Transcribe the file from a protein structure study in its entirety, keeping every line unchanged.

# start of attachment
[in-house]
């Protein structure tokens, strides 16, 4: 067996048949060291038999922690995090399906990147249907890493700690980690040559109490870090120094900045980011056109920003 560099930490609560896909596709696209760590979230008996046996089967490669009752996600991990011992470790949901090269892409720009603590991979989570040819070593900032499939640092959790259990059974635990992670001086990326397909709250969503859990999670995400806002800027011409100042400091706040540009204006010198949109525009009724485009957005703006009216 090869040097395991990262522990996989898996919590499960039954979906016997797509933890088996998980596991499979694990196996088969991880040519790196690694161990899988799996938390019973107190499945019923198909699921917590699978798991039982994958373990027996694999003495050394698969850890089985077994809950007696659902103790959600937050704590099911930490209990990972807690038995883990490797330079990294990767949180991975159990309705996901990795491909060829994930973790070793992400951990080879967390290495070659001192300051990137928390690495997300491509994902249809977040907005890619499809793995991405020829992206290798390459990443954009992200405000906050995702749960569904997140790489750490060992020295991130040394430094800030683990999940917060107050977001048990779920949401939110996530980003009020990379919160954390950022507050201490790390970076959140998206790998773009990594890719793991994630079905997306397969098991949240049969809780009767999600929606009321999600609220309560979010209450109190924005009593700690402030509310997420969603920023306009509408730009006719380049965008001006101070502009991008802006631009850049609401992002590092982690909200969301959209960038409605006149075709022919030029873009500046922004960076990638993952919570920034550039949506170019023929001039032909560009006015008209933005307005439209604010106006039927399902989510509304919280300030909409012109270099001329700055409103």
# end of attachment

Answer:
[in-house]
């Protein structure tokens, strides 16, 4: 067996048949060291038999922690995090399906990147249907890493700690980690040559109490870090120094900045980011056109920003 560099930490609560896909596709696209760590979230008996046996089967490669009752996600991990011992470790949901090269892409720009603590991979989570040819070593900032499939640092959790259990059974635990992670001086990326397909709250969503859990999670995400806002800027011409100042400091706040540009204006010198949109525009009724485009957005703006009216 090869040097395991990262522990996989898996919590499960039954979906016997797509933890088996998980596991499979694990196996088969991880040519790196690694161990899988799996938390019973107190499945019923198909699921917590699978798991039982994958373990027996694999003495050394698969850890089985077994809950007696659902103790959600937050704590099911930490209990990972807690038995883990490797330079990294990767949180991975159990309705996901990795491909060829994930973790070793992400951990080879967390290495070659001192300051990137928390690495997300491509994902249809977040907005890619499809793995991405020829992206290798390459990443954009992200405000906050995702749960569904997140790489750490060992020295991130040394430094800030683990999940917060107050977001048990779920949401939110996530980003009020990379919160954390950022507050201490790390970076959140998206790998773009990594890719793991994630079905997306397969098991949240049969809780009767999600929606009321999600609220309560979010209450109190924005009593700690402030509310997420969603920023306009509408730009006719380049965008001006101070502009991008802006631009850049609401992002590092982690909200969301959209960038409605006149075709022919030029873009500046922004960076990638993952919570920034550039949506170019023929001039032909560009006015008209933005307005439209604010106006039927399902989510509304919280300030909409012109270099001329700055409103």